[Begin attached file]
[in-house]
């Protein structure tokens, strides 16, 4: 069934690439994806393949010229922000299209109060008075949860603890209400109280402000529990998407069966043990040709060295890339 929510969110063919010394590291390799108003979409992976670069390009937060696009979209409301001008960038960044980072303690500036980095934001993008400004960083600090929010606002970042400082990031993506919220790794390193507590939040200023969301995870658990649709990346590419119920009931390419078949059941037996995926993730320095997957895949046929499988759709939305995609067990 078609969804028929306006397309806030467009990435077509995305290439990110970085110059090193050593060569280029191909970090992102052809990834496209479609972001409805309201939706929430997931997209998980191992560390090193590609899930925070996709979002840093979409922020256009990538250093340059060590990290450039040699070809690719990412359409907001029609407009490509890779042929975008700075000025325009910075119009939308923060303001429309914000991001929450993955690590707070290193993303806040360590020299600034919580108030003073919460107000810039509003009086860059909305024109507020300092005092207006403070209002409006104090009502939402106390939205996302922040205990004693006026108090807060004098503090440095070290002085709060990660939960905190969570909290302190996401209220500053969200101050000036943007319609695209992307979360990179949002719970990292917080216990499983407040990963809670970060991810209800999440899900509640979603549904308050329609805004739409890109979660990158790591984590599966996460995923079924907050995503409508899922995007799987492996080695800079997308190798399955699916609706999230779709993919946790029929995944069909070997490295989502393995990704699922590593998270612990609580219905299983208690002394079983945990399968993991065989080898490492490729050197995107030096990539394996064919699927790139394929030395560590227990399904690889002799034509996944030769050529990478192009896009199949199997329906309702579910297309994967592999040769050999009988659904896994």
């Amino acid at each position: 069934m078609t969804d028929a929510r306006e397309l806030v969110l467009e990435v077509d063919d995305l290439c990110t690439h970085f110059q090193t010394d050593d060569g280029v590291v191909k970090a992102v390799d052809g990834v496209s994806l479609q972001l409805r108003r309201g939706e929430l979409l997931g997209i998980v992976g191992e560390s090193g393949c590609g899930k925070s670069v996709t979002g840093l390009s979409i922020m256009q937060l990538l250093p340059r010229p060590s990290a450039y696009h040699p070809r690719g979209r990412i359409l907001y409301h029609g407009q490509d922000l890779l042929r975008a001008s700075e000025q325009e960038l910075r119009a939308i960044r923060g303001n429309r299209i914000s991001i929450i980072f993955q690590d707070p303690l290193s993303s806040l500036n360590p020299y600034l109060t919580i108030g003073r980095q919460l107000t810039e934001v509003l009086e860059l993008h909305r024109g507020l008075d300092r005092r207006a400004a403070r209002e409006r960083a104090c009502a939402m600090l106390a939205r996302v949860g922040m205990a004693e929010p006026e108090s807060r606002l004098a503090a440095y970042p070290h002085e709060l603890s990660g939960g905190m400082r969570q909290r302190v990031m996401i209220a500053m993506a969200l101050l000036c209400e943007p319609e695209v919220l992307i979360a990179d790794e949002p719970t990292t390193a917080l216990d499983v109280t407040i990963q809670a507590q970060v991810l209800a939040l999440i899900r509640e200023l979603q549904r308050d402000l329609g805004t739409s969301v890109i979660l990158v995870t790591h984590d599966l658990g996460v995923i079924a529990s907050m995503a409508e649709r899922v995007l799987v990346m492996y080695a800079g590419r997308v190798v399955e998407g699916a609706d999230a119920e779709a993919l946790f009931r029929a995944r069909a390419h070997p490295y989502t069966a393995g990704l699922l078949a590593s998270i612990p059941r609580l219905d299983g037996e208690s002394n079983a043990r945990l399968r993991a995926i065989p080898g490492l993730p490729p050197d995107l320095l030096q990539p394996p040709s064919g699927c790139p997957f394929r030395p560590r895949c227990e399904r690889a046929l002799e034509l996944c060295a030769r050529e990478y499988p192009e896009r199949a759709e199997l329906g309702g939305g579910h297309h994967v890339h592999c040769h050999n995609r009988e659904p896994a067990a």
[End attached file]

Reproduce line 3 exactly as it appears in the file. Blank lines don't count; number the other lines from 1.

């Amino acid at each position: 069934m078609t969804d028929a929510r306006e397309l806030v969110l467009e990435v077509d063919d995305l290439c990110t690439h970085f110059q090193t010394d050593d060569g280029v590291v191909k970090a992102v390799d052809g990834v496209s994806l479609q972001l409805r108003r309201g939706e929430l979409l997931g997209i998980v992976g191992e560390s090193g393949c590609g899930k925070s670069v996709t979002g840093l390009s979409i922020m256009q937060l990538l250093p340059r010229p060590s990290a450039y696009h040699p070809r690719g979209r990412i359409l907001y409301h029609g407009q490509d922000l890779l042929r975008a001008s700075e000025q325009e960038l910075r119009a939308i960044r923060g303001n429309r299209i914000s991001i929450i980072f993955q690590d707070p303690l290193s993303s806040l500036n360590p020299y600034l109060t919580i108030g003073r980095q919460l107000t810039e934001v509003l009086e860059l993008h909305r024109g507020l008075d300092r005092r207006a400004a403070r209002e409006r960083a104090c009502a939402m600090l106390a939205r996302v949860g922040m205990a004693e929010p006026e108090s807060r606002l004098a503090a440095y970042p070290h002085e709060l603890s990660g939960g905190m400082r969570q909290r302190v990031m996401i209220a500053m993506a969200l101050l000036c209400e943007p319609e695209v919220l992307i979360a990179d790794e949002p719970t990292t390193a917080l216990d499983v109280t407040i990963q809670a507590q970060v991810l209800a939040l999440i899900r509640e200023l979603q549904r308050d402000l329609g805004t739409s969301v890109i979660l990158v995870t790591h984590d599966l658990g996460v995923i079924a529990s907050m995503a409508e649709r899922v995007l799987v990346m492996y080695a800079g590419r997308v190798v399955e998407g699916a609706d999230a119920e779709a993919l946790f009931r029929a995944r069909a390419h070997p490295y989502t069966a393995g990704l699922l078949a590593s998270i612990p059941r609580l219905d299983g037996e208690s002394n079983a043990r945990l399968r993991a995926i065989p080898g490492l993730p490729p050197d995107l320095l030096q990539p394996p040709s064919g699927c790139p997957f394929r030395p560590r895949c227990e399904r690889a046929l002799e034509l996944c060295a030769r050529e990478y499988p192009e896009r199949a759709e199997l329906g309702g939305g579910h297309h994967v890339h592999c040769h050999n995609r009988e659904p896994a067990a």